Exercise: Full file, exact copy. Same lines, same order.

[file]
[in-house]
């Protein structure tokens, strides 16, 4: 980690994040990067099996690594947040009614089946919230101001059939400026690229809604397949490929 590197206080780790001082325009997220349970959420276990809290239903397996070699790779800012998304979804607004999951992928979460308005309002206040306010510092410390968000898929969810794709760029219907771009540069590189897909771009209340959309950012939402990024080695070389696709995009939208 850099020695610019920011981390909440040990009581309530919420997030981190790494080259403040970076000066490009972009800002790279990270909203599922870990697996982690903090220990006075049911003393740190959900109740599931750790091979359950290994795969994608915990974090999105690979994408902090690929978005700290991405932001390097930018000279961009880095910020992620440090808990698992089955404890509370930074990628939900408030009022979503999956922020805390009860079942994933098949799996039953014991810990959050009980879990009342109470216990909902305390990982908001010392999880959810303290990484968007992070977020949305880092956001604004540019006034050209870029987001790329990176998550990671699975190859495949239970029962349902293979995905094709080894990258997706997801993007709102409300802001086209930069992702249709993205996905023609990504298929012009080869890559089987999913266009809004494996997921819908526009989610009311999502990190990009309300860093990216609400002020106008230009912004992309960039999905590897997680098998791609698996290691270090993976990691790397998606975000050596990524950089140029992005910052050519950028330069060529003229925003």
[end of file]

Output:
[in-house]
């Protein structure tokens, strides 16, 4: 980690994040990067099996690594947040009614089946919230101001059939400026690229809604397949490929 590197206080780790001082325009997220349970959420276990809290239903397996070699790779800012998304979804607004999951992928979460308005309002206040306010510092410390968000898929969810794709760029219907771009540069590189897909771009209340959309950012939402990024080695070389696709995009939208 850099020695610019920011981390909440040990009581309530919420997030981190790494080259403040970076000066490009972009800002790279990270909203599922870990697996982690903090220990006075049911003393740190959900109740599931750790091979359950290994795969994608915990974090999105690979994408902090690929978005700290991405932001390097930018000279961009880095910020992620440090808990698992089955404890509370930074990628939900408030009022979503999956922020805390009860079942994933098949799996039953014991810990959050009980879990009342109470216990909902305390990982908001010392999880959810303290990484968007992070977020949305880092956001604004540019006034050209870029987001790329990176998550990671699975190859495949239970029962349902293979995905094709080894990258997706997801993007709102409300802001086209930069992702249709993205996905023609990504298929012009080869890559089987999913266009809004494996997921819908526009989610009311999502990190990009309300860093990216609400002020106008230009912004992309960039999905590897997680098998791609698996290691270090993976990691790397998606975000050596990524950089140029992005910052050519950028330069060529003229925003």